Thanks nicky eds, at the end of the day each baby is different that's why I just can't bring myself to follow Gina ford with 'one routine fits all ' approach as per book. Please don't judge me everyone for the try at controlled crying, it's so hard as first time mum when everyone's giving you different advice. I feel terrible that I did it. I made the initial mistake of trying to follow people's advice rather than go by my own instinct.
I've learnt from that though and I'm going to be guided by my baby. She will let me know what she needs. Although I'm going to struggle to read the tiredness signs as she doesn't seem to show many of them. Ishe really fights to stay awake! I will watch her extra closely tomorrow. Fingers crossed!
Thanks for the constructive advice xxx

Verbena37 Fri 04-Sep-15 21:50:12

Please don't think people are judging you. I'm sure they're not.
Now you've said you're breastfeeding, Could she have expressed breastmilk at night perhaps and only breast in the day? Perhaps try to cut out formula and see if she settles more easily....some babies get tummy ache from formula due to it not being as easy to digest. That doesn't mean you shouldn't mix feed if you feel it's right for you and your baby. Many women mix feed.

I know you said about controlled crying but at five months, if you breastfeed her when you think she is tired, she will just drift off on the breast and you can lay her down. (I'm a doula and breastfeeding peer supporter by the way). Breastfeeding can be for cuddles, to calm and to induce sleep as well for nourishment.

It's great that you are listening to your own body and your baby to know what's right. It can be so confusing to new mums with so many people suggesting things....in using health professionals. That's not to say that any are wrong....just that you have to go with your mum instinct (like you have been) to de idea what's right for you, smile

MusicMum18 Fri 04-Sep-15 22:30:44

Thanks verbena.
I had a tough time breastfeeding at the start, had an 3rd degree episiotomy so lots of pain, plus ridiculous pressure from hospital to breastfeed. Also got told different things by different people, one midwife told me to feed exactly every 3 hours. Another said to feed 6 times every 24 hrs so I wrote down and stuck to 6 times. Resulted in a Hungry, crying baby, not latching on oroperly. She Lost too much weight so back to hospital. Nightmare. V stressful. When I look back the poor lo was crying from hunger, she needed feeding every half hour when I look back, and I was saying to my husband we couldn't feed her as we had to wait for 3 hrs to be up. I was so silly looking back, but I just trusted others when I should've trusted myself. If I have a 2nd I will know! You live and learn!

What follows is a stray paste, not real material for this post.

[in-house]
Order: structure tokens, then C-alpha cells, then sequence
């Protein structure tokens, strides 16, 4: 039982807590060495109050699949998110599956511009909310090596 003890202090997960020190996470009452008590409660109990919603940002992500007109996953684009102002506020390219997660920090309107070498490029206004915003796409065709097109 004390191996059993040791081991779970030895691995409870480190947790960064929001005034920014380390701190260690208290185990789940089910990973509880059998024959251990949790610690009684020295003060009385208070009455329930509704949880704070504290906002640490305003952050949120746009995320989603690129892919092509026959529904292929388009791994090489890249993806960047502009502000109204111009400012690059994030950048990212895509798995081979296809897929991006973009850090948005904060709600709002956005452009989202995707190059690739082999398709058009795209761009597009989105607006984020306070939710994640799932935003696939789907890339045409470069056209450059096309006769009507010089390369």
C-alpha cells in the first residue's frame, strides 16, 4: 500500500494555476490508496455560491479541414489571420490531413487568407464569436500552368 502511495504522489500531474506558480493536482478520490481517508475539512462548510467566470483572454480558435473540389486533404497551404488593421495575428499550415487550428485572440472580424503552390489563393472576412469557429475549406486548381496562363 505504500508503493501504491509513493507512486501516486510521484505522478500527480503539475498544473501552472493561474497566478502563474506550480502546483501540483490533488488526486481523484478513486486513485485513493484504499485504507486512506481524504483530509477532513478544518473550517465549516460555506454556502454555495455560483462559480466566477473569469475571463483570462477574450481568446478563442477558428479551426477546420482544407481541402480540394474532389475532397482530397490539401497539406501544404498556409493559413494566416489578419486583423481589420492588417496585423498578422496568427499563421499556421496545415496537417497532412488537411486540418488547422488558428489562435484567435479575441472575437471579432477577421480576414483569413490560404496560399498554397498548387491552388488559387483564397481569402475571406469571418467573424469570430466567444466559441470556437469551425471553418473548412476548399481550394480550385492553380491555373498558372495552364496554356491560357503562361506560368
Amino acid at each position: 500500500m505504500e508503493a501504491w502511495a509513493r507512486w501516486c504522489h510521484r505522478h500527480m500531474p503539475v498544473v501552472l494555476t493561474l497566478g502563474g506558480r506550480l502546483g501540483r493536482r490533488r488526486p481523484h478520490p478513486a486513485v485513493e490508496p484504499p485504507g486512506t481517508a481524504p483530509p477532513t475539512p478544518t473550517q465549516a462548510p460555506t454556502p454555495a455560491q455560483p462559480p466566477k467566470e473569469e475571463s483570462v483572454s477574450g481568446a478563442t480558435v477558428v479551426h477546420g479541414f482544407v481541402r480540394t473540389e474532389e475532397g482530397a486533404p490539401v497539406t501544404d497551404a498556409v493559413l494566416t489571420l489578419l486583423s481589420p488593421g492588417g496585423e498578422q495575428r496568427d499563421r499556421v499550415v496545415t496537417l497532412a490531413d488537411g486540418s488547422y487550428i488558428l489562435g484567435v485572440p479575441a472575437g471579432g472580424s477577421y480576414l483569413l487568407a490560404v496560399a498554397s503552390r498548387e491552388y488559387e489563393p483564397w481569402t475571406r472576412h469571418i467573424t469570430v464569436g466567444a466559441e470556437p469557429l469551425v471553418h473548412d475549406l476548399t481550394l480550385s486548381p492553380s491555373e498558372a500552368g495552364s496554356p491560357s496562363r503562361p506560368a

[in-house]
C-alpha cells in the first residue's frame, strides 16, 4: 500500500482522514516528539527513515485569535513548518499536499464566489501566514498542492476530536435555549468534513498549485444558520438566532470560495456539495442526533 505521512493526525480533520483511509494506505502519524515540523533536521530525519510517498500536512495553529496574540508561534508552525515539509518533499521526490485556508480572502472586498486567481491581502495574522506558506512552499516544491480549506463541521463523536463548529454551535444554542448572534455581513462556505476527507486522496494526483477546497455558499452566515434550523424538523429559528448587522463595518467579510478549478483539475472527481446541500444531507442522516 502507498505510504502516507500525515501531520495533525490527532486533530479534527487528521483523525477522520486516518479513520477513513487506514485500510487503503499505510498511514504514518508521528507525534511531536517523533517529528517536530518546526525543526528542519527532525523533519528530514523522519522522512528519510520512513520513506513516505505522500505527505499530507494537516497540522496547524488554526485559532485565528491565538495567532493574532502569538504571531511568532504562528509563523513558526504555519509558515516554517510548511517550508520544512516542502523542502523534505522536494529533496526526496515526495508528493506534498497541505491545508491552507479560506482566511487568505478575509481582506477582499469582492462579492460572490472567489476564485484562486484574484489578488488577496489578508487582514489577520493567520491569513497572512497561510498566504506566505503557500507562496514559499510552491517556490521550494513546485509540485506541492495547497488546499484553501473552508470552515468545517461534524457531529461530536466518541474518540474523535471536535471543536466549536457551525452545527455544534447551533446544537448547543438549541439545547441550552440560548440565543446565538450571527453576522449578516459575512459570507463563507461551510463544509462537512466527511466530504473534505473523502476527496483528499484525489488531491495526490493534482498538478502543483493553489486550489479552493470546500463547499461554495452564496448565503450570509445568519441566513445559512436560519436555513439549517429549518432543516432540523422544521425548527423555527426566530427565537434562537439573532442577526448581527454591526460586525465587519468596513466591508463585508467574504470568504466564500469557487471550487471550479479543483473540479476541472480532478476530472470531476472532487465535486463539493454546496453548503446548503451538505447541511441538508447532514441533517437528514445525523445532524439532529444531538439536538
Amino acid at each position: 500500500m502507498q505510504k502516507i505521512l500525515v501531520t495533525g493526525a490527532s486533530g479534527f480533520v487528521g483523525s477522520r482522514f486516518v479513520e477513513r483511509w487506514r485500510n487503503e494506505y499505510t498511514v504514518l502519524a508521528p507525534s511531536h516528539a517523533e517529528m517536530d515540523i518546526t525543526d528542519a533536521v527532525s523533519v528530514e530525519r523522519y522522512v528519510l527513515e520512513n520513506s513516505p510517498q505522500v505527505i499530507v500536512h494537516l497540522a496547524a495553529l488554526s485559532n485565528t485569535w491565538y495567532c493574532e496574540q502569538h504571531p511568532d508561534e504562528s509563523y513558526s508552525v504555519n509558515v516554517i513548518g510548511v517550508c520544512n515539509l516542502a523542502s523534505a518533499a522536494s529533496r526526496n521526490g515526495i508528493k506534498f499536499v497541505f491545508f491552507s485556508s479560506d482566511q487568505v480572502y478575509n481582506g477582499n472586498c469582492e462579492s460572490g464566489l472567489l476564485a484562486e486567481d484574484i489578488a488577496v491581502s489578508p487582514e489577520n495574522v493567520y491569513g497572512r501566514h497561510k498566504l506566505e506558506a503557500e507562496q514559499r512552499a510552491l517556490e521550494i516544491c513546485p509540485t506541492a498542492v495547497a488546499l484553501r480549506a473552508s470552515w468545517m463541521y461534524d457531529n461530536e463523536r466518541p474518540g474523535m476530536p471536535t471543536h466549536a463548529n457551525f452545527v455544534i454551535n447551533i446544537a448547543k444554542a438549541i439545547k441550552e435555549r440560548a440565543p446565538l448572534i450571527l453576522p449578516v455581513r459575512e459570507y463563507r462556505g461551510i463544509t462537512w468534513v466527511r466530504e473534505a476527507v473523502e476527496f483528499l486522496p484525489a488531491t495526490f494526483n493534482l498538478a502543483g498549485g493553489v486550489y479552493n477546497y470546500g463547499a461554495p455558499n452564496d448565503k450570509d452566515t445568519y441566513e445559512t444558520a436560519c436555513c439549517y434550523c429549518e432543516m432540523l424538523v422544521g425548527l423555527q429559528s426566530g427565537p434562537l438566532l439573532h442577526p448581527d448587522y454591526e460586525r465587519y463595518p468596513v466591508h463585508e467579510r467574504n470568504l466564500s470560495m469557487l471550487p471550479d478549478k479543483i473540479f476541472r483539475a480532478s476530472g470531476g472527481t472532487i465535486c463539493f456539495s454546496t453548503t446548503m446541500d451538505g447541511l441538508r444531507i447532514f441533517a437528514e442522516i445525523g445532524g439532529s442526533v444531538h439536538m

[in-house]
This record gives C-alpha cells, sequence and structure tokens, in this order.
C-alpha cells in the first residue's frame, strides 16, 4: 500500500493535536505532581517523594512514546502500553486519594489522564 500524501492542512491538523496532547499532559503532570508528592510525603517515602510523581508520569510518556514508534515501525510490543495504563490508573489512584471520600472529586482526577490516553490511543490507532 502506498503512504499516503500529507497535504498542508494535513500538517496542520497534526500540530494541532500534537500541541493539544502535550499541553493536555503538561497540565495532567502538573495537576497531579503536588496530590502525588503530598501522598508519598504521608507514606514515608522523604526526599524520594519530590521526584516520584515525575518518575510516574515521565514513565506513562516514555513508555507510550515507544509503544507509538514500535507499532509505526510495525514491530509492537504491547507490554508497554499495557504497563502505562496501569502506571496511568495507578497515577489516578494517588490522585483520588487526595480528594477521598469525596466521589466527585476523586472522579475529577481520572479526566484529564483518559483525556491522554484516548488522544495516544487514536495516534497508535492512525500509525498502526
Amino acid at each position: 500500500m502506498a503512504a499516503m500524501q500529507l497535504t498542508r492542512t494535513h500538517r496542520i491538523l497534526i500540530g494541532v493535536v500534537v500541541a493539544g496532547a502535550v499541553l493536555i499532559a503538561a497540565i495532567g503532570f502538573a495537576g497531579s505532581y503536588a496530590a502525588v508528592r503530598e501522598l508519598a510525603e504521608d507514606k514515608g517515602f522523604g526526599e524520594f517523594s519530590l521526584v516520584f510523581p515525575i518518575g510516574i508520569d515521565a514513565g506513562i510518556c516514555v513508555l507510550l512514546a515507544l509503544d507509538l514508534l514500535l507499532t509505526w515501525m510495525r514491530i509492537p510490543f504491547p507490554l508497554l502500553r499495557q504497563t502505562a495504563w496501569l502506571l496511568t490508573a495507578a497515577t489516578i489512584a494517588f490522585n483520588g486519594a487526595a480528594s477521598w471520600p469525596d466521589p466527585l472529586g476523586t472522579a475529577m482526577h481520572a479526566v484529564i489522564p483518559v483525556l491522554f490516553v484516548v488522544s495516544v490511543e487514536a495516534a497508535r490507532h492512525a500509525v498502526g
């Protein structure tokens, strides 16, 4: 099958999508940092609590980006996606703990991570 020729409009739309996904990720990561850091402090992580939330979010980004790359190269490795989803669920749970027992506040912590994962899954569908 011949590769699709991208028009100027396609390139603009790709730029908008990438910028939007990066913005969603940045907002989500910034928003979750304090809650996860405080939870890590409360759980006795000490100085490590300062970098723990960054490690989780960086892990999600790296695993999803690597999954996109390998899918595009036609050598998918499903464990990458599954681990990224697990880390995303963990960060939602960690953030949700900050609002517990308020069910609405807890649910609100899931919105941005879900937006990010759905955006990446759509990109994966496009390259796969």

But I stuck with the breastfeeding as I wanted to do it to create the bond which has worked. We love it. Used nipple shields as last resort to keep breastfeeding, they worked. Feel proud now of what I've done. Never thought I'd make it to five months. Me and lo both love it, tonight she was stroking me, bless her.

Things have changed continually with the bf though. She went through a phase of just liking left side. Then she went off bf completely for a bit then at the moment she's taking both! With little top ups.
During day She does sometimes fall asleep but it's hit and miss if I put her down whether she'll wake up when she's away from me.Sometimes I just let her sleep on me and I have a little rest too. Other times she sleeps are if I take her out in pram and rock, or if she's in the car.